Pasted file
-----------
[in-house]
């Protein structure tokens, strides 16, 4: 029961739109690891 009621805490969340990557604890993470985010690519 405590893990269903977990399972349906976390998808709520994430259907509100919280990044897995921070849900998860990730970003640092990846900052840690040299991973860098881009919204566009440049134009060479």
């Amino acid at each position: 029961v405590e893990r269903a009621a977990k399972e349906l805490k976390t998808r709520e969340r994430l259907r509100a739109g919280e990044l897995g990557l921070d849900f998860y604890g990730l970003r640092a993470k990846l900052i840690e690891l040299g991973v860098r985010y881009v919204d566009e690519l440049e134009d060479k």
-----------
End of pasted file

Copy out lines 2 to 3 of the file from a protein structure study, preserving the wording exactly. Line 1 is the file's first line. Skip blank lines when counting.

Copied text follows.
């Protein structure tokens, strides 16, 4: 029961739109690891 009621805490969340990557604890993470985010690519 405590893990269903977990399972349906976390998808709520994430259907509100919280990044897995921070849900998860990730970003640092990846900052840690040299991973860098881009919204566009440049134009060479």
């Amino acid at each position: 029961v405590e893990r269903a009621a977990k399972e349906l805490k976390t998808r709520e969340r994430l259907r509100a739109g919280e990044l897995g990557l921070d849900f998860y604890g990730l970003r640092a993470k990846l900052i840690e690891l040299g991973v860098r985010y881009v919204d566009e690519l440049e134009d060479k």